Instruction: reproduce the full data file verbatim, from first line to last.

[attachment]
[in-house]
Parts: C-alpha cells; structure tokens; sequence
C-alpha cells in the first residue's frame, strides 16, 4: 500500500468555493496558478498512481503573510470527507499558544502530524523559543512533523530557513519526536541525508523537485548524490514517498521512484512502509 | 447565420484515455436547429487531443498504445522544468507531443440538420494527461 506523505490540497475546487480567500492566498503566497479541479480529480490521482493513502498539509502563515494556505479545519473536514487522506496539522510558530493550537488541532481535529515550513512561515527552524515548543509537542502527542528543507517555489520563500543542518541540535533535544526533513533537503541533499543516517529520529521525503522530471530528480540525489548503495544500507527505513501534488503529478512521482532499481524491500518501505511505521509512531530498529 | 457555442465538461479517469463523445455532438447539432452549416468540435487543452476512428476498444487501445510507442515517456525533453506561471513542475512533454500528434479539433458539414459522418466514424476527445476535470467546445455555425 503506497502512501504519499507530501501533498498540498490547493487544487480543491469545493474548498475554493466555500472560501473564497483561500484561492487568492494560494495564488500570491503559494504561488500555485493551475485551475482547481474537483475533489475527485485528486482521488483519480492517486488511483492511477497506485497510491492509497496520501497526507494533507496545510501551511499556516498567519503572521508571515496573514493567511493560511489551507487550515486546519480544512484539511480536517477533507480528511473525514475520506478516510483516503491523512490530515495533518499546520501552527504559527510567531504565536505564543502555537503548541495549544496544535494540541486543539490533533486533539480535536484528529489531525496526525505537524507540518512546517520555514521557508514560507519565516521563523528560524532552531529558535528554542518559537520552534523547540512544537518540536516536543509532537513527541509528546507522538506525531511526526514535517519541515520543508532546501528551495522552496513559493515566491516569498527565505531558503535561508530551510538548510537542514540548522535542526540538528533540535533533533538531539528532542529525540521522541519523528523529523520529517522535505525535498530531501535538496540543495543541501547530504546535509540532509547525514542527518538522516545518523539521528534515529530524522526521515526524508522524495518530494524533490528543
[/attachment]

[in-house]
Parts: C-alpha cells; structure tokens; sequence
C-alpha cells in the first residue's frame, strides 16, 4: 500500500468555493496558478498512481503573510470527507499558544502530524523559543512533523530557513519526536541525508523537485548524490514517498521512484512502509 | 447565420484515455436547429487531443498504445522544468507531443440538420494527461 506523505490540497475546487480567500492566498503566497479541479480529480490521482493513502498539509502563515494556505479545519473536514487522506496539522510558530493550537488541532481535529515550513512561515527552524515548543509537542502527542528543507517555489520563500543542518541540535533535544526533513533537503541533499543516517529520529521525503522530471530528480540525489548503495544500507527505513501534488503529478512521482532499481524491500518501505511505521509512531530498529 | 457555442465538461479517469463523445455532438447539432452549416468540435487543452476512428476498444487501445510507442515517456525533453506561471513542475512533454500528434479539433458539414459522418466514424476527445476535470467546445455555425 503506497502512501504519499507530501501533498498540498490547493487544487480543491469545493474548498475554493466555500472560501473564497483561500484561492487568492494560494495564488500570491503559494504561488500555485493551475485551475482547481474537483475533489475527485485528486482521488483519480492517486488511483492511477497506485497510491492509497496520501497526507494533507496545510501551511499556516498567519503572521508571515496573514493567511493560511489551507487550515486546519480544512484539511480536517477533507480528511473525514475520506478516510483516503491523512490530515495533518499546520501552527504559527510567531504565536505564543502555537503548541495549544496544535494540541486543539490533533486533539480535536484528529489531525496526525505537524507540518512546517520555514521557508514560507519565516521563523528560524532552531529558535528554542518559537520552534523547540512544537518540536516536543509532537513527541509528546507522538506525531511526526514535517519541515520543508532546501528551495522552496513559493515566491516569498527565505531558503535561508530551510538548510537542514540548522535542526540538528533540535533533533538531539528532542529525540521522541519523528523529523520529517522535505525535498530531501535538496540543495543541501547530504546535509540532509547525514542527518538522516545518523539521528534515529530524522526521515526524508522524495518530494524533490528543